The object of this article is to examine the scope and effect of section 103 of the Income Tax Act, No. 58 o f 1962, the South African embodiment of the general anti-avoidance provision, against the background which gave rise to it and to attempt some evaluation of its merit in the tax law context.
Whereas in the case of civil appeals the constitution has created confusion by the grant of the right of appeal in specific instances, in the sphere of criminal appeals it is curiously silent (except in relation to questions involving an interpretation of the constitution itself).
The introduction is the result of the authorï¿½s own reading and observations; and is merely intended to give the reader a general outline of marriage law and custom, in the Bechuanaland Protectorate and, in particular, the changes that have occurred during the past hundred years.
There has been a strong social demand for the protection of privacy in Japan, chiefly against sensational journalism. There is, however, no defence of truth in the Japanese law of torts. So, from a legal viewpoint, there is less need for the concept of the right of privacy in Japan than in the USA where the existence of the defence of truth was a factor that gave rise to the legal right of privacy.
When the British gained sovereignty over Mauritius in 1810 they promised to leave the customs and laws of the people untouched, l but as time went by the English presence inevitably altered not only the methods of administration of the Island, but, naturally enough, the private law as well. Today the law is basically that of Napoleonic France with a strong overlay of English law, particularly in the commercial law field. The persons who make this interesting amalgam an operative reality are the barristers, solicitors, notaries, and judges of the Island.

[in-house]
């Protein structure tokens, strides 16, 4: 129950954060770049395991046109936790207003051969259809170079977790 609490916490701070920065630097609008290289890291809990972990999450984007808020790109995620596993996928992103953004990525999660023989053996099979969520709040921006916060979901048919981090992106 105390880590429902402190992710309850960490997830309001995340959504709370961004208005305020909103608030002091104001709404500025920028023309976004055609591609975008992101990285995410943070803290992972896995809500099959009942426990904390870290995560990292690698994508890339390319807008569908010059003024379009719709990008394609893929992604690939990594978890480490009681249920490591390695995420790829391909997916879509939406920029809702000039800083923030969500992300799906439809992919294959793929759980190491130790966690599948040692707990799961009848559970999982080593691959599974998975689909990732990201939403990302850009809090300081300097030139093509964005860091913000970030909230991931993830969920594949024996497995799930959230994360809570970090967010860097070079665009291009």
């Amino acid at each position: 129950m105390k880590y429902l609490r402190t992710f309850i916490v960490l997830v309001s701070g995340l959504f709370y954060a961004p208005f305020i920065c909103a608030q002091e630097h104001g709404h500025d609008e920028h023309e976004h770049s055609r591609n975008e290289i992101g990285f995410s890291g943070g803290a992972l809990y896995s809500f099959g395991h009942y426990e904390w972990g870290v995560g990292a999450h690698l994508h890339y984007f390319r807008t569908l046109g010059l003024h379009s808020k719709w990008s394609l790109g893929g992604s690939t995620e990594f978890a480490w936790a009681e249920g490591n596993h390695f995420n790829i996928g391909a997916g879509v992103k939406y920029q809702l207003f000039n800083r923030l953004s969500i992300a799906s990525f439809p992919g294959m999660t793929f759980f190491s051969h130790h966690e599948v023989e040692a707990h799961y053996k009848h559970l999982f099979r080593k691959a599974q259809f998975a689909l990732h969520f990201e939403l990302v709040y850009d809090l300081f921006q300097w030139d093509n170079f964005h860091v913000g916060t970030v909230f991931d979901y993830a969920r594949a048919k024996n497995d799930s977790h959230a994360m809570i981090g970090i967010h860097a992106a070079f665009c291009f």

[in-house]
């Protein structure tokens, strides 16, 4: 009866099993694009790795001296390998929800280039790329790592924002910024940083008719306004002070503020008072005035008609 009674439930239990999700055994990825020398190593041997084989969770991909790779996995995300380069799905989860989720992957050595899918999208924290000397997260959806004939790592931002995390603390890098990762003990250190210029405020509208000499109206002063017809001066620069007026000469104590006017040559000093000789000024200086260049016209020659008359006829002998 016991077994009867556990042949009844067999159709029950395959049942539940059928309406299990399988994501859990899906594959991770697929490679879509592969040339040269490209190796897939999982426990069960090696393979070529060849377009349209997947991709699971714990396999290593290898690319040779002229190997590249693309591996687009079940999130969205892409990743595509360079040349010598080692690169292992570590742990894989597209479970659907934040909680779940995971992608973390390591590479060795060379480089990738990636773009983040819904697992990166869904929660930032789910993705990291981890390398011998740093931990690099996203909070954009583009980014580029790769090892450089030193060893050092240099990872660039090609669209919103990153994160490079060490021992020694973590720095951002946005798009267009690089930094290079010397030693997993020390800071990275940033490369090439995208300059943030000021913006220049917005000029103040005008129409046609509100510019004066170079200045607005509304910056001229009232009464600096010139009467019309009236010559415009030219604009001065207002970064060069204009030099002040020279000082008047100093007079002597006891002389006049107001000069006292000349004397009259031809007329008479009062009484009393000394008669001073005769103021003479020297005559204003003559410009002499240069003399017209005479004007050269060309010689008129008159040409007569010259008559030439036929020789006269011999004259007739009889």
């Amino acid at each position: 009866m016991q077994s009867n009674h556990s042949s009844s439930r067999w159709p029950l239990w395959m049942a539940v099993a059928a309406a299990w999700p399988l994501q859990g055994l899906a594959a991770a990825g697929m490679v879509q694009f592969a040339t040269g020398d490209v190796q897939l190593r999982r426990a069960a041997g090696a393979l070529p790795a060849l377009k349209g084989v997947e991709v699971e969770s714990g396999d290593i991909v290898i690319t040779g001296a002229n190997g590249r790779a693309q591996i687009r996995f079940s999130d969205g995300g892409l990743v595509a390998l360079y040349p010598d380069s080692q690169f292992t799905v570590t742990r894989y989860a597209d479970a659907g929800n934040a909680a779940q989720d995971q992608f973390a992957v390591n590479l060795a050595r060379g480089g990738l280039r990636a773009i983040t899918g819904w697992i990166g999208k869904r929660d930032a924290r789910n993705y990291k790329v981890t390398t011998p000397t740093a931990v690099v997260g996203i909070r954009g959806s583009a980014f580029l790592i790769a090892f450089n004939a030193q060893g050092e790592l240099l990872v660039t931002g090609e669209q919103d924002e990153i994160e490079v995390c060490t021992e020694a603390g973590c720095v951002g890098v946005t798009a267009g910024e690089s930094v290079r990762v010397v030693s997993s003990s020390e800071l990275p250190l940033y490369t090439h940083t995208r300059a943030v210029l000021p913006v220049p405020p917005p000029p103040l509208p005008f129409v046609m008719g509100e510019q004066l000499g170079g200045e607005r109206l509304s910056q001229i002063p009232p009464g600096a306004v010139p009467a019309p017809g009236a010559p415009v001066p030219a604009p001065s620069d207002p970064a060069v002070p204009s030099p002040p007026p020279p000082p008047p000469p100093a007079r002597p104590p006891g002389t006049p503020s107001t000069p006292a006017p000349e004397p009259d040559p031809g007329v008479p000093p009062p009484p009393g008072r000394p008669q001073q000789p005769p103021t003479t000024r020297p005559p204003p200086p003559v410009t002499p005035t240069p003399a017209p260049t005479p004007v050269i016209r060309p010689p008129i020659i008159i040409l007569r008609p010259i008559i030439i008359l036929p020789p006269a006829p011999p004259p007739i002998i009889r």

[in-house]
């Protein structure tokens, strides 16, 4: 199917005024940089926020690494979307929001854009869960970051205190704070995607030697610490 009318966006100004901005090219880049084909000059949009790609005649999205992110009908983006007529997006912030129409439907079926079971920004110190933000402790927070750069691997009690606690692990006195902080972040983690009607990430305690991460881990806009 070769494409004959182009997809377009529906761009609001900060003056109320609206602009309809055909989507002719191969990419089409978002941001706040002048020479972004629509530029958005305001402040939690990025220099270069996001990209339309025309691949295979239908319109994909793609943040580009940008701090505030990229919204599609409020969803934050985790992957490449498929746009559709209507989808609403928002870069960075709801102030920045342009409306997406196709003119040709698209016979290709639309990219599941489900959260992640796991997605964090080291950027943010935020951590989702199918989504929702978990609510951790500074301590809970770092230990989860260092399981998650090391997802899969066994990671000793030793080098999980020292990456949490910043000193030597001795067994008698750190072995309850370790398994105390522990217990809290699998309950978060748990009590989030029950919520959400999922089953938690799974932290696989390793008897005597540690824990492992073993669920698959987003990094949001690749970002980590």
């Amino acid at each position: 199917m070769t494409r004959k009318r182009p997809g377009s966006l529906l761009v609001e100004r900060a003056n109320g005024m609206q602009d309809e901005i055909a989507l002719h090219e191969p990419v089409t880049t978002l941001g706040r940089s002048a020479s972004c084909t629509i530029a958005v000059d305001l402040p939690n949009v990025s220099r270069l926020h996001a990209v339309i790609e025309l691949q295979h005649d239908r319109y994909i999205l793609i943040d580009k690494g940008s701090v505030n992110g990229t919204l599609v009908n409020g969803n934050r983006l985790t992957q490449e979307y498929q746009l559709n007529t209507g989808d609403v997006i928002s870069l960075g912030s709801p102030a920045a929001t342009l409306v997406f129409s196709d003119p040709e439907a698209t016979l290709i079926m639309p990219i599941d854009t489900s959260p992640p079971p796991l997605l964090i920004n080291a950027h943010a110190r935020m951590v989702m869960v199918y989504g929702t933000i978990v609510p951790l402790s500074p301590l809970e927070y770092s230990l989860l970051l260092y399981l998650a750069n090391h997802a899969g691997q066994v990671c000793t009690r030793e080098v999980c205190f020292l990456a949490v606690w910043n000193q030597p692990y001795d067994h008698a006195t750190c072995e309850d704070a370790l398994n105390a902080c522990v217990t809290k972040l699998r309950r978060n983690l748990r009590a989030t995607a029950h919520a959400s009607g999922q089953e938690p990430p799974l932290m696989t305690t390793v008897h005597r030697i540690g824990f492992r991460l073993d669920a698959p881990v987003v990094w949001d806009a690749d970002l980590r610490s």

There has been a great deal of talk lately about the inadequacy of African customary law to deal with modern legal problems arising from the complex situation created by industrialization, trade, and development in the newly independent countries. The changes taking place in African society as a result of its closer contact with the advanced economics and technology of the post-war world are plain to any observer. In the administration of justice in particular, this tide of change has brought many new problems in its wake problems which had no counterpart in the rustic tribal life of a few decades ago.